1 Regarding LeT’s ideological utility see, for example, Sermon by LeT cleric Mubashir Ahmad Rabbani entitled “The Schism of Excommunication,” undated. Al-Qaeda refuted points from “The Schism of Excommunication,” in a book entitled, Knowledgeable Judgment on the Mujrites of the (Present) Age. C. Christine Fair, “Lashkar-e-Tayiba and the Pakistani State,” Survival 53, no. 4, 2011. Information regarding LeT’s intelligence gathering is based on field interviews in Pakistan. Regarding LeT direct action against anti-state actors see, for example, Stephen Tankel, Storming the World Stage: The Story of Lashkar-e-Taiba (New York: Columbia University Press, 2011), pp. 196, 200-201. Tahir Khan, “Mohmand Agency: TTP accuses rival groups of plotting attacks on its bases,” The Express Tribune, June 9, 2013.
2 For a detailed analysis of LeT recruiting patterns and overlaps with those of Pakistan’s military see, Anirban Ghosh et al, The Fighters of Lashkar-e-Taiba: Recruitment, Training, Deployment and Death (West Point, NY: Combating Terrorism Center, 2013).
3 Networks associated with LeT were suspected of supplying the military-grade RDX used in the 2010 bombing of the German Bakery in Pune and an LeT commander (Mirza Himayat Baig) cooperated with the Indian Mujahideen to execute the attack. Praveen Swami, “Lashkar-linked terror charity raises fears,” The Hindu, September 2, 2011. Chandan Haygunde, “Aspiring teacher to terror accused,” Indian Express, April 19, 2013.
4 The latter are reportedly responsible for building some of the improvised explosive devices used in Afghanistan as well as instructing others on how to do so. Tankel, Storming the World Stage, pp. 198-199.
5 For a detailed assessment of LeT’s training infrastructure and programs see, Ibid, pp. 74-79.
6 “Testimony of David Coleman Headley to the Indian National Investigative Agency,” 3-9 June 2010.
7 The Mumbai attacks were several years in the making and benefited from extensive surveillance by David Headley.
8 At one meeting, the men examined nautical charts and discussed various landing options. The naval frogman directed Headley to explore the position of Indian naval vessels in order to avoid a gunfight before entering Indian waters, which Headley did upon his trip to Mumbai. Ibid.
9 Transnational operatives were used to set up the VoIP, which also was intended to make it more difficult to trace.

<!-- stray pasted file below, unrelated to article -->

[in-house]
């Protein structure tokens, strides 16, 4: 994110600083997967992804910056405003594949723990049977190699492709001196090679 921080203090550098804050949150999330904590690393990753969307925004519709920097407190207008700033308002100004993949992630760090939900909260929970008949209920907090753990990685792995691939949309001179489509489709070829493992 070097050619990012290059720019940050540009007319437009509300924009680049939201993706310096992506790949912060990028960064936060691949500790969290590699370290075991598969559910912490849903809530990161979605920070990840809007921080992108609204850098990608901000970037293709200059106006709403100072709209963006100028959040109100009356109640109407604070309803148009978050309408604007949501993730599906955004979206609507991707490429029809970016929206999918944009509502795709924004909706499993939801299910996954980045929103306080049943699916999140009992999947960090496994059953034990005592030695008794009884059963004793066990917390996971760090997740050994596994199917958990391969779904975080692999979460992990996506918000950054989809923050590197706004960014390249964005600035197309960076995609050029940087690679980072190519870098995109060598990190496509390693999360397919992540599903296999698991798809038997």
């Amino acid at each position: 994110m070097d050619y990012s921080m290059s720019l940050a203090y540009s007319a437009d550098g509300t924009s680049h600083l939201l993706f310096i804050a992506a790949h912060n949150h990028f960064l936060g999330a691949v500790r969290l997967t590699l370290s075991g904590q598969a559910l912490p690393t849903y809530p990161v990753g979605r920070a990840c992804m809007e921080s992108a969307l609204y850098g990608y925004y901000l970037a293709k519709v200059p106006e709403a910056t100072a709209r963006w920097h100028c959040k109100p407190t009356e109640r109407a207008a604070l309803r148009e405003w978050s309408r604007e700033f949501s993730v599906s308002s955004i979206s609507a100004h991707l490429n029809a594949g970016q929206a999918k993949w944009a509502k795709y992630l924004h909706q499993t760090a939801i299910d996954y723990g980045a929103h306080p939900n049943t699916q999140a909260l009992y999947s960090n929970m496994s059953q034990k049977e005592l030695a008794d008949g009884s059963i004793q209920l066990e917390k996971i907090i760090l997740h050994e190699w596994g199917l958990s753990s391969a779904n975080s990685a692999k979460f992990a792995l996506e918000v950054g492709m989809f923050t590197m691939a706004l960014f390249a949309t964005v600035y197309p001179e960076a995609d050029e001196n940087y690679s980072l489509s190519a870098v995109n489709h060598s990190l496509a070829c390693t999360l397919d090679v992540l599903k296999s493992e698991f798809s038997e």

10 The group reportedly purchased para-gliders and commissioned an expert in their use to train a small cadre of members. “Chinese training LeT men in paragliding: Abu Jundal,” DNA India, July 3, 2012.
11 Tankel, Storming the World Stage, pp. 96-102, 164-167.'
12 The group is active through its above-ground organization, JuD, on Twitter and Facebook. JuD previously had a youtube page that featured various LeT attacks in India and Pakistan.
13 For example, activists in Paris associated with the group are suspected of providing some logistical support to the “shoebomber” Richard Reid. LeT operatives in the U.K. are also suspected of providing money to those involved in the 2006 attempt to bomb transatlantic flights from the United Kingdom using liquid explosives. Regarding assistance to Richard Reid see, Judgment in Republic of France vs. Rama et. al., Magistrates' Court of Paris, June 16, 2005. Regarding the 2006 bomb plot see, Dexter Filkins and Souad Mekhennet, "Pakistani Charity Under Scrutiny In Financing of Airline Bomb Plot," New York Times, Aug. 13, 2006. Joshua Partlow and Kamran Khan, "Charity Funds Said to Provide Clues to Alleged Terrorist Plot," Washington Post, Aug. 15, 2006. Henry Chu and Sebastian Rotella, "Three Britons convicted of plot to blow up planes," Los Angeles Times, Sept. 8, 2009. John Burns, "3 Sentenced in London for Airline Plot," New York Times, July 12, 2010.
14 Sajid Mir arranged for members of the group’s network in Paris to provide money for the trip. Australian security
officials said the men intended to select a suitable target and purchase the chemicals necessary to build a large bomb,
though it remains unclear whether they intended to assemble it or LeT was planning to deploy another foreign explosives expert for that purpose. Regarding the role of LeT’s French networks see, Jean-Louise Bruguière, Ce que je n'ai pas pu dire (Paris: Robert Laffont, 2009), pp. 469-472. "Committal Hearing of Faheem Khalid Lodhi," Downing Centre Local Court, Sydney, Australia, Dec. 17, 2004. Natasha Wallace, "Court Battle Over Secret Evidence," Sydney Morning Herald, Dec. 18, 2004. Judgment in "Republic of France vs. Rama, et. al." Appeal Judgement in "Fahim Khalid Lodhi vs. Regina," New South Wales Court of Criminal Appeal, Dec. 20, 2007. "Frenchman Played ‘Major’ Role in Australia Terror Plot, Court Hears," Agence France-Presse, Feb. 8, 2007. Information regarding activities in Australia from, Australian security officials said the two men intended to select a suitable target and purchase the chemicals necessary to build a large bomb, though it remains unclear whether they intended to assemble it or LeT was planning to deploy another foreign explosives expert for that purpose. Interview with former member of the Australian security services. Appeal Judgement in "Fahim Khalid Lodhi vs. Regina." Martin Chulov, Australian Jihad: The Battle Against Terrorism from Within and Without, (Sydney: Pan Macmillan, 2006), p. 143. Liz Jackson, "Program Transcript: Willie Brigitte," ABC, Feb. 9, 2004.